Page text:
by Conrad Brunner
November 2, 2004
Not since 1998, his sophomore year at St. John's, has Ron Artest
entered a basketball season as The Man.
But with franchise cornerstone Jermaine O'Neal out indefinitely with a foot injury and starters Reggie Miller and Jeff Foster on the injured list, Artest has become the sun around which the Pacers will revolve in the early phase of the season. The Pacers open Wednesday night in Cleveland. The home opener comes Saturday night against Chicago.
"Ron Artest is our main guy right now, there's no question about that," said Coach Rick Carlisle. "We're going to need him to lead on the floor, we're going to need him to play great, we're going to need him to make other players better with his ability to pass and make plays.
"He knows that this is an opportunity to really be the true focal point of the team for this period of time."
It would appear Artest is up to the challenge. Warming up for the regular season, he totaled 59 points, 14 rebounds, seven steals and three assists in his final two exhibition appearances, going 21 of 39 from the floor (.538). Though it's dangerous to put much stock in preseason statistics, Artest's overall level of performance was reflected in the numbers.
"Ronnie's a better player now than he was any time during the season last year," said team President Larry Bird. "To me, he looks more explosive. He's shooting the ball better and he's moving better. I thought he was in the top 12-to-15 players in the league, anyway. I think he's a better player now.
"Ronnie knows what's ahead of him. We've got some key people out and he's going to have to raise the level of his game – not only Ronnie but the other players, also."
Artest has taken a low-key approach to his situation, deflecting questions about his personal performance and addressing team goals instead. After Miller was injured last Friday night in the preseason finale, it was Artest who offered the supremely confident and optimistic comment:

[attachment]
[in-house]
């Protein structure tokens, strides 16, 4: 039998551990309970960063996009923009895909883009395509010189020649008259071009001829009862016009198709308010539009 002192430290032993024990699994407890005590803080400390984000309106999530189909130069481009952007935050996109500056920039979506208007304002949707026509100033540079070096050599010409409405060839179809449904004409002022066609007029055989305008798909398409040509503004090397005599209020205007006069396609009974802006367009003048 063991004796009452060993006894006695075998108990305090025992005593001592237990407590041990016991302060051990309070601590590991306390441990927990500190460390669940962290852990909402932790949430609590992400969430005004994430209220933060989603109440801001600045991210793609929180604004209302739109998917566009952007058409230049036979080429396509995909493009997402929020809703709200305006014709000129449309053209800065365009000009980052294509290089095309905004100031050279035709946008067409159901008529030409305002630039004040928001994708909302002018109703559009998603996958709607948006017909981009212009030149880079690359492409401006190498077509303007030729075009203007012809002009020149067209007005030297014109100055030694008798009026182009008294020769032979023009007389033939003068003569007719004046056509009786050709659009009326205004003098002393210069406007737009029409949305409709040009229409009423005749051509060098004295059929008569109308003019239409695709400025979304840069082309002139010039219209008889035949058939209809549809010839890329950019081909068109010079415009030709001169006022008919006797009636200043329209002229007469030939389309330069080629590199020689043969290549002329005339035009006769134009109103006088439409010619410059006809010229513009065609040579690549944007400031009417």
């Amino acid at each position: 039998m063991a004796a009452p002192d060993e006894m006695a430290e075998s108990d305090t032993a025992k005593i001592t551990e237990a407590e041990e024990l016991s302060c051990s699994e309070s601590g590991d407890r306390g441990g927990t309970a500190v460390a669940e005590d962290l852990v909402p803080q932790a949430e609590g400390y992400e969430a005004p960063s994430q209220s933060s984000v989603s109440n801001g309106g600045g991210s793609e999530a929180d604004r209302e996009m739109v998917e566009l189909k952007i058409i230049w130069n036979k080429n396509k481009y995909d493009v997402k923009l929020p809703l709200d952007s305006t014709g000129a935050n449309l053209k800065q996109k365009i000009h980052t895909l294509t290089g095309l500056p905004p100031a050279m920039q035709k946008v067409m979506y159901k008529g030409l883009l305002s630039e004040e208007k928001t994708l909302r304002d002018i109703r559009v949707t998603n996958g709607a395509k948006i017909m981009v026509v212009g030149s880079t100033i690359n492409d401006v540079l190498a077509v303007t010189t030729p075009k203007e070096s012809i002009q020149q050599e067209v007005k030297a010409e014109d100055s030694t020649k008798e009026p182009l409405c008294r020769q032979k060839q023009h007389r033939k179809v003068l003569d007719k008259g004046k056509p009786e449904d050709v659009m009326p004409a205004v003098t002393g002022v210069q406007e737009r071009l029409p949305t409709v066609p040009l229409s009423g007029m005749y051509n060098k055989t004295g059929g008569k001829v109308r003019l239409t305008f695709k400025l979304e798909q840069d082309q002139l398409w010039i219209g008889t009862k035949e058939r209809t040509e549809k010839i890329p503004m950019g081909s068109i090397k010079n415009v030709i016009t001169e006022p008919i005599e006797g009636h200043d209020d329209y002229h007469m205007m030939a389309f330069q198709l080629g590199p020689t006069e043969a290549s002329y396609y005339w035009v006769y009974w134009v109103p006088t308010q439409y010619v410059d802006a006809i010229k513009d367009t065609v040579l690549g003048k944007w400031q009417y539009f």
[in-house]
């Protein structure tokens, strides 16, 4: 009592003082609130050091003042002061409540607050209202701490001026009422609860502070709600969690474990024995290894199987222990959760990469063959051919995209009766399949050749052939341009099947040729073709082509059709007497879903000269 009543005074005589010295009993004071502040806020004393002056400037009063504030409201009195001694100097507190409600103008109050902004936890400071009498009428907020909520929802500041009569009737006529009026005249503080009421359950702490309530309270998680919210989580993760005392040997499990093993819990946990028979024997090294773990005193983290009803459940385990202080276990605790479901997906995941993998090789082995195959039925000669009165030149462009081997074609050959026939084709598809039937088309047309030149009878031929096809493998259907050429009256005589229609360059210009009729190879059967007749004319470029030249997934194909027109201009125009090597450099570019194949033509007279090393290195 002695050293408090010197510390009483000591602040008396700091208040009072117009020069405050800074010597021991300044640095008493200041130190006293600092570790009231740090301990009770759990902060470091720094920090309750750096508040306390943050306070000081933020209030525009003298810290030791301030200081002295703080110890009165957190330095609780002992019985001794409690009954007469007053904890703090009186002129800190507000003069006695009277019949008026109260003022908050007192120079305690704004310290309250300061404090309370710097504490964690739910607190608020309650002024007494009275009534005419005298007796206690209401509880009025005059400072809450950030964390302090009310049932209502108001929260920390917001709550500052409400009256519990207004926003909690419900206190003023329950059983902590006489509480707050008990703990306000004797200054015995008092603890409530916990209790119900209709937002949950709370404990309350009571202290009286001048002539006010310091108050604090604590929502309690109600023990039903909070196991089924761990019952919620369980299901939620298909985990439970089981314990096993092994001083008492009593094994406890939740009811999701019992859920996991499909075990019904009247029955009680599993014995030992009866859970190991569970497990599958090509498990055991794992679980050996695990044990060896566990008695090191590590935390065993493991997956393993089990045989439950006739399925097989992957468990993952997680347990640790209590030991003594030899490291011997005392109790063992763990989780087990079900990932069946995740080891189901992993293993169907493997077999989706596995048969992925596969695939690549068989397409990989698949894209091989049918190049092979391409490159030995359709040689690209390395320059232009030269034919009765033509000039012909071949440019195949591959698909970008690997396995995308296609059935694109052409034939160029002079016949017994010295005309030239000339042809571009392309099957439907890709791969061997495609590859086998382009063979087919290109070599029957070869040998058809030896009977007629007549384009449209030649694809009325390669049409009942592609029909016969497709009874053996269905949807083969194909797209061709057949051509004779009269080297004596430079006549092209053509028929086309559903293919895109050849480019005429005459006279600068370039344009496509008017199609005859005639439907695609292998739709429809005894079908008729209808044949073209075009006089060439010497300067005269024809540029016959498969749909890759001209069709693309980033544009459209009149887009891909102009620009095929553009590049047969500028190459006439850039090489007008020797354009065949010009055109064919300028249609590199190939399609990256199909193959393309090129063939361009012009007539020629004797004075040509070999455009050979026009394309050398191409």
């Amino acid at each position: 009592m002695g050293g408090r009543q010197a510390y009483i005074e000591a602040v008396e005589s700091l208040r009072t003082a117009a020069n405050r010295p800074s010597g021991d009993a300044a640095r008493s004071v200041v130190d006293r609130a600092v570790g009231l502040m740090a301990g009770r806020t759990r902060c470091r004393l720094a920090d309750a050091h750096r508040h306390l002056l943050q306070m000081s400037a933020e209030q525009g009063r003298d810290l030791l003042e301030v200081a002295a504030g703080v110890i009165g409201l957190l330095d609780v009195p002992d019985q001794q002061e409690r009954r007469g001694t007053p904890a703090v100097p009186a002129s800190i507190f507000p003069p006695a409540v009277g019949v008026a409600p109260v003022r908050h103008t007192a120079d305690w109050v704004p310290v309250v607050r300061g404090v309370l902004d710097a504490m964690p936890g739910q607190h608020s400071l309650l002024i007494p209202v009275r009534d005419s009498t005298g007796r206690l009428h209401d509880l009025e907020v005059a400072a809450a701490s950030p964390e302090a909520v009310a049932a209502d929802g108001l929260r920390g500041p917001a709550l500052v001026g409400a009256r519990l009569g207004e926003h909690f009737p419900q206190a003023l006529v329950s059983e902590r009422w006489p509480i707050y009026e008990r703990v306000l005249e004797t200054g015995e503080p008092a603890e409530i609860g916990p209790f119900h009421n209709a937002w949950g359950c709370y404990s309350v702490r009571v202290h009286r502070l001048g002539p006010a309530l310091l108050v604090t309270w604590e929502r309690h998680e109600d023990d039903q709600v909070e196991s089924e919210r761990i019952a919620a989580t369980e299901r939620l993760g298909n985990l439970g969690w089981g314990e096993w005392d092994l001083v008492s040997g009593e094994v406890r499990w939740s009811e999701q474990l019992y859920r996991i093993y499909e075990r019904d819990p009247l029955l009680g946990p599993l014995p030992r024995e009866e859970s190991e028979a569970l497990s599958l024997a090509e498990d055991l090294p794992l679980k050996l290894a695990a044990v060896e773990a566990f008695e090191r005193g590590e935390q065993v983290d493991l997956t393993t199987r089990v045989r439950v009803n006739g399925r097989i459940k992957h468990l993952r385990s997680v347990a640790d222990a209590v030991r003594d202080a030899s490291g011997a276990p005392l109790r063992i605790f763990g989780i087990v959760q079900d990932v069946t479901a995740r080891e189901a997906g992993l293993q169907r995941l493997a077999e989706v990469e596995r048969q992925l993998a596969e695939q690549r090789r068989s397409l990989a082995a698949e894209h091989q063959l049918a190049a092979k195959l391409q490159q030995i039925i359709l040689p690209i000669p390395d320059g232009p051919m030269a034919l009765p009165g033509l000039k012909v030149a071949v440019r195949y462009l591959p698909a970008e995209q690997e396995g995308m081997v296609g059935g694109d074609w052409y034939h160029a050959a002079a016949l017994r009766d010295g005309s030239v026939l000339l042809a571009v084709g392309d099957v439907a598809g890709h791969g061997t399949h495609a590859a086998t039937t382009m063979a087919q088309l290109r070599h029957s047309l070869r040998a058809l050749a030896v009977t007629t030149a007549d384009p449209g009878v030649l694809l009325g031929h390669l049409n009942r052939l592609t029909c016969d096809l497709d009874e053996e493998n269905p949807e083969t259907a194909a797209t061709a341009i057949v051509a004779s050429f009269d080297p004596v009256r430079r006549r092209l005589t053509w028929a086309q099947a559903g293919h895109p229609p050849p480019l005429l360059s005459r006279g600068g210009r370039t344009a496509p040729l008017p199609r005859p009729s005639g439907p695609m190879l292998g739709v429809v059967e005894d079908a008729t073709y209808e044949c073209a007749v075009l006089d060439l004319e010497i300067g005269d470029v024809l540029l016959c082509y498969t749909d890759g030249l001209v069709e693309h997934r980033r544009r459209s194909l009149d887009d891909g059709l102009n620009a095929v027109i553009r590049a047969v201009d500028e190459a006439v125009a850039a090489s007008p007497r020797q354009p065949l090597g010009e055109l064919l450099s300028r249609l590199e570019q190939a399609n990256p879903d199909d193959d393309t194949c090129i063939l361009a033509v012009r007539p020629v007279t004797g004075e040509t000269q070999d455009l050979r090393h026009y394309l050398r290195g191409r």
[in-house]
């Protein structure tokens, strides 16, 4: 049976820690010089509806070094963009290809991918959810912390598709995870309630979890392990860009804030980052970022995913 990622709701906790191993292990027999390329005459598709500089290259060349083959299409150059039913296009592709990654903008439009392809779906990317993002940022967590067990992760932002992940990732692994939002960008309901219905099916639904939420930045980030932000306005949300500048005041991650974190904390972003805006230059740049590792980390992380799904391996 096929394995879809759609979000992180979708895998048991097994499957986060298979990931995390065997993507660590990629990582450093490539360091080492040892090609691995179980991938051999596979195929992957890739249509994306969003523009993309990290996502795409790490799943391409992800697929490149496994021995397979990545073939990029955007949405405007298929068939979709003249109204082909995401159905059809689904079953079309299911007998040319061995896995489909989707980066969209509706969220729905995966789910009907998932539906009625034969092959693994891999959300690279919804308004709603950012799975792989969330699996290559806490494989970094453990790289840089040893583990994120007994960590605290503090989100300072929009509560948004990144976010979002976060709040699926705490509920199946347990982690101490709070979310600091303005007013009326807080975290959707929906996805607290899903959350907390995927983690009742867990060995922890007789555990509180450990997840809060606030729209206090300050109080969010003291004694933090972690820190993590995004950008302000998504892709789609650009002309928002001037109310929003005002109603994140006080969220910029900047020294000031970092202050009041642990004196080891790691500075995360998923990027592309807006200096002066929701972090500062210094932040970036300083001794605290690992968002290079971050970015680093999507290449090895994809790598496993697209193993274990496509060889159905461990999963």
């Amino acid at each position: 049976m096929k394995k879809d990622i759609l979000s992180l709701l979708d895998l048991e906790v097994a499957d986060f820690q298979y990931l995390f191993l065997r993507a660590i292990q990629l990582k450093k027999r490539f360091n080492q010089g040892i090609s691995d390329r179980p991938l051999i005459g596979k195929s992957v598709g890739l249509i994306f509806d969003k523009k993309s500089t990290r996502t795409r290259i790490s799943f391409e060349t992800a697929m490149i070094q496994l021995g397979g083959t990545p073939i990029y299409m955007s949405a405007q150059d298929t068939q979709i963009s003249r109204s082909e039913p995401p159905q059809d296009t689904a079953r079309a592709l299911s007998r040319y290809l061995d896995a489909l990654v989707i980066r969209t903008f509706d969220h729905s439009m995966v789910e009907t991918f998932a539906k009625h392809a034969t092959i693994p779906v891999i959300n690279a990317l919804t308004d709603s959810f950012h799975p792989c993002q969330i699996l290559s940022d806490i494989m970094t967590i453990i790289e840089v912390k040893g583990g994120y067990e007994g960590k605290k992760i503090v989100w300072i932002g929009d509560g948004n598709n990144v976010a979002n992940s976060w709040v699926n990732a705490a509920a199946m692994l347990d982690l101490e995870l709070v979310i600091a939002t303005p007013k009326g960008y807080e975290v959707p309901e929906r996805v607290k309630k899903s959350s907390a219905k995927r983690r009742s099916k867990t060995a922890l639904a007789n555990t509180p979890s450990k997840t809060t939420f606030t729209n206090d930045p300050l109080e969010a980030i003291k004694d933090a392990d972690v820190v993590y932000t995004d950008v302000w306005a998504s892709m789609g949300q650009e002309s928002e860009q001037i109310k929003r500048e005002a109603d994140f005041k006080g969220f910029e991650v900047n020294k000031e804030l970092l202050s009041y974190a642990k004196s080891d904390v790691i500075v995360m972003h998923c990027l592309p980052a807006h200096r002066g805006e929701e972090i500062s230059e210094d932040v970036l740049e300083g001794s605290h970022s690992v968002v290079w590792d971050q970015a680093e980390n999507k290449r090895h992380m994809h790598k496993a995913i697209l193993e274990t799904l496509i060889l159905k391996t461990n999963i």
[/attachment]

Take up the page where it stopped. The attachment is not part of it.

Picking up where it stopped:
"We're going to be fine. We're going to be fine," he said. "I'll make sure we'll be alright."
Adjustments will have to be made. Because of his strength and the team's need, Artest will likely spend more time in the low post than has been his custom. He'll no doubt draw frequent double-teams. As the focal point of the opposing defensive strategy, Artest will need to work hard to make sure his teammates are included in the offense.
"He's going to be a guy that opposing teams key on," Carlisle said. "He's probably going to see a lot of double-teams, and we're getting our team ready to play out of those situations because those are opportunities for us to get good shots if we execute properly."
No problem, said Artest.
"If they focus all on me, then Steve (Jackson) will have a chance to step up," he said. "We're going to play together from the get-go. If they do want to double- and triple-team, we've got shooters on the team. Teams are going to have to make a decision."
Another major adjustment will be in budgeting his energy reserves. Artest invests so much of himself on defense, he occasionally drifts in and out of the offense. For the time being, he will be asked to expend equivalent effort at both ends of the floor. He also must be particularly careful to avoid foul trouble because of his enhanced importance.
Carlisle trusts Artest to understand the situation, and isn't about to suggest he dial down his aggressiveness.
"Ron's one of those unusual players that's so well-conditioned and so strong-willed that to even venture into a conversation about being less aggressive, he'd look at you cross-eyed, like you had three heads," Carlisle said. "I've just got a lot of faith, obviously, in his ability, but also his knowledge of the game and knowledge of opponents. He's going to do the right things out there. I don't have any doubt about that."
Artest is a player with broad, strong shoulders. He'll need them, if he's to carry the team, at least for awhile.